The cars are described in Alan Koenig's dissertation, "Ironclads on Rails: Armor Returns to the Battlefield, 1861-65. This was our main source as it cites several statements from the builders, as well as observers that saw the car in service or after it was destroyed.
The ironclads are also mentioned in Robert Hodges, Jr.'s book, "American Civil War Railroad Tactics." The latter includes an artist's concept painting of what the cars may have looked like as no known images of the cars have survived. While we agree with the overall look of the cars in the painting, there are certain details we will change.
The drawing shows our interpretation of the cars. The approach we used is to assume they started with standard boxcars and added the armor as an applique. These cars were built quickly, so it seems likely they started with existing parts if not whole cars.
According to Koenig, one source says the armor was mounted on a 45 degree angle. That is possible on the front of the car, but not possible on the sides as it would make the car too wide. So we made the side taper more vertical.
Koenig lists one source that states the rail was "T" iron, while another just says "railroad iron." We elected to go with "T" iron, in the form of code 55 rail, which works out to 2.6 inches in full scale. At this point most major railroads were installing 60 to 70 pound per yard rail on their mainlines, which scales down to about code 90 (0.093 inches inches tall). So the rail on this car represents lighter rail that was either destined for yard use or was retired. I had a bunch of code 55 on hand, so I used it.
|"T" Rail added by the crew to protect the casement corner on USS Cairo|
Some sources say the rail was spiked on, but Dan believes that it was bolted. I used the railroad T armor on the restored USS Cairo as a guide for how such rail would have been bolted on. In the case of the USS Cairo, the rail was bolted with the flat side facing out. I reversed it on the car as it was too hard for me to get the code 55 rail to look correct in that configuration. It would not lie flat as I assembled it.
Most sources state that the cars were equipped with one gun each, mostly small mountain howitzers, but one had a 6 pound brass smoothbore. The first versions of these cars had cannon mounted in the vehicle suspended from the roof with a series of ropes. But later versions used standard field carriages as we show here.
There is a gun port on the front of the car. The artist concept in Hodge's book shows gun ports and cannon pointing out the side, but the car is too narrow for the standard field cannon to fire to the side. So there is no point to have gun ports on the sides, though there may have been observation ports. We elected to include 3 loop holes on each side instead of additional gun ports.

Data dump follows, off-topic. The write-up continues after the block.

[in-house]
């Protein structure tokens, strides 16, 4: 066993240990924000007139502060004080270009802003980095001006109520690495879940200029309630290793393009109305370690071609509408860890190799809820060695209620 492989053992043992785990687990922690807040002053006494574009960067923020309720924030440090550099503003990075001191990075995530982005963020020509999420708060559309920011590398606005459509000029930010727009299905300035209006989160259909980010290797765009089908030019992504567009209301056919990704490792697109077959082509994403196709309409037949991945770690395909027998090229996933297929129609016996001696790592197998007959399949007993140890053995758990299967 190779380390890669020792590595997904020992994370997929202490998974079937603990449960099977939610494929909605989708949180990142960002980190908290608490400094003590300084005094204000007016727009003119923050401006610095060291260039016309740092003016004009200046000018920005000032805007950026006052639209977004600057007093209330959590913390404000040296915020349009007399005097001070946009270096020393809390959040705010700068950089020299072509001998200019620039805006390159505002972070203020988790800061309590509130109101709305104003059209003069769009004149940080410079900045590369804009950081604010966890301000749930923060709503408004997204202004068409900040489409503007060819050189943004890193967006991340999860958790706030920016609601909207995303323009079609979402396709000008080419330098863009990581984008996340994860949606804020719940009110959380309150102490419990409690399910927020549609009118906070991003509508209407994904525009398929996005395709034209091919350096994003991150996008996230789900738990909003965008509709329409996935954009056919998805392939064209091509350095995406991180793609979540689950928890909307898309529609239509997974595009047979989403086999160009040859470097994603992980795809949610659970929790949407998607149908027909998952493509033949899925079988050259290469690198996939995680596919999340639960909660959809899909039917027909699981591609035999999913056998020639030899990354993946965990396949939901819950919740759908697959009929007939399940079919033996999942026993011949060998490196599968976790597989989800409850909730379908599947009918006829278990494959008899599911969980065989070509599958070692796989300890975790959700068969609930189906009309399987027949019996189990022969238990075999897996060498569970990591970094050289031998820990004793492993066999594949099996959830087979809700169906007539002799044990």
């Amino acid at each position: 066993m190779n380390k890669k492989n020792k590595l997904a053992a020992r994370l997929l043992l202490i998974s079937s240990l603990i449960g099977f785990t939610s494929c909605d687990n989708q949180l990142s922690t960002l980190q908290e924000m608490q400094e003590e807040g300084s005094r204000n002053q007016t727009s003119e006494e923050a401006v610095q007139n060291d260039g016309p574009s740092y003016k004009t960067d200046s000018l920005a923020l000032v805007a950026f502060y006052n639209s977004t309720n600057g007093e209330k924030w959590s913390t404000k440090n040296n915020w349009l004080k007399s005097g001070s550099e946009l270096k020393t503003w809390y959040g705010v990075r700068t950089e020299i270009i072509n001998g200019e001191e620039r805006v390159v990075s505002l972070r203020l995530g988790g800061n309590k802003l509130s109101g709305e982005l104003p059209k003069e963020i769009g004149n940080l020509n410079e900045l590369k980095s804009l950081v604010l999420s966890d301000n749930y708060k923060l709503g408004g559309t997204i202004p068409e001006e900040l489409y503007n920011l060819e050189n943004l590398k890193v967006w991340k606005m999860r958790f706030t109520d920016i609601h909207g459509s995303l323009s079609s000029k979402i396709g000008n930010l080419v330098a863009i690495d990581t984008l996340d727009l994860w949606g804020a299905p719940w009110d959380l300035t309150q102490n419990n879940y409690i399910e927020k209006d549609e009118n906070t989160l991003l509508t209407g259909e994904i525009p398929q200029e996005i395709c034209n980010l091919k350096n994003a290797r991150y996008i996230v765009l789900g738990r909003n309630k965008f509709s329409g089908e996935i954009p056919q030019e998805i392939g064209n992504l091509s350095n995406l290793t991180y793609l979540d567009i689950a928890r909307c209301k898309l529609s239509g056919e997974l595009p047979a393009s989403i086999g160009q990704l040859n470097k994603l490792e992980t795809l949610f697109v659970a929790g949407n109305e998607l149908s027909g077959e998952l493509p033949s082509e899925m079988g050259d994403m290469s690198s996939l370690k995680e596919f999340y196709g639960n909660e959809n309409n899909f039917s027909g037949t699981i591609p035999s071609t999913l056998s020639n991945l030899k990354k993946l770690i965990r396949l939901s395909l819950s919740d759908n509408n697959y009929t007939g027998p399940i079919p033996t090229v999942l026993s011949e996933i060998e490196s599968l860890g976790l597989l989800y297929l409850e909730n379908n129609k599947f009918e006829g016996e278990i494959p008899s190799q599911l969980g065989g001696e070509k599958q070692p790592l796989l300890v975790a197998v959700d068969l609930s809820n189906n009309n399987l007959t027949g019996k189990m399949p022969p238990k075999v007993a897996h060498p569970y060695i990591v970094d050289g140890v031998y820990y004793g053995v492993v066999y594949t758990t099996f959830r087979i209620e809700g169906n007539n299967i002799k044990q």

These cars were operated in sets. An armored train would have ironclads on front and back, with rifle cars between the ironclad and the locomotive. So a gun pointing out from each end of the train might be effective in covering the area around the train, especially if the gun could cover a 60 degree arc from its embrasure.
The last puzzle was the rear of the car. Again according to Koenig, one source says the rear was also sloped with an embrasure for a gun. But most other sources say that only one gun was mounted in each car. If you put a 6 pounder smooth bore on a standard field carriage on a rail car that can travel along standard gauge tracks, there is no way the car can be wide enough to turn the gun around inside the car. So one gun cannot serve both gun ports. It seemed impractical to me for the car not to have a decent size access door, so I added one to the rear.
One of the problems I have noted with some artists' concepts and drawings of artillery mounted on flat cars is that they make the gun carriage too small in relation to the car. The drawing above shows both the gun and car in the same scale. As you can see, a 6 pounder on a standard field carriage just barely fits in the car. There is some room to deflect the cannon right or left to aim, but firing off the side is not possible.
We welcome your comments or ideas. The famous ship historian and modeler Howard Chapelle once said words to the effect that you should never build a model until you have all the information you need, as others that view the model will not know where you guessed. (for more of Howard's argument see this link.)In this case, we recognize that the information is sketchy about these cars and do not claim that this is a 100 percent accurate representation of the car, but the best we can make. We hope you enjoy it.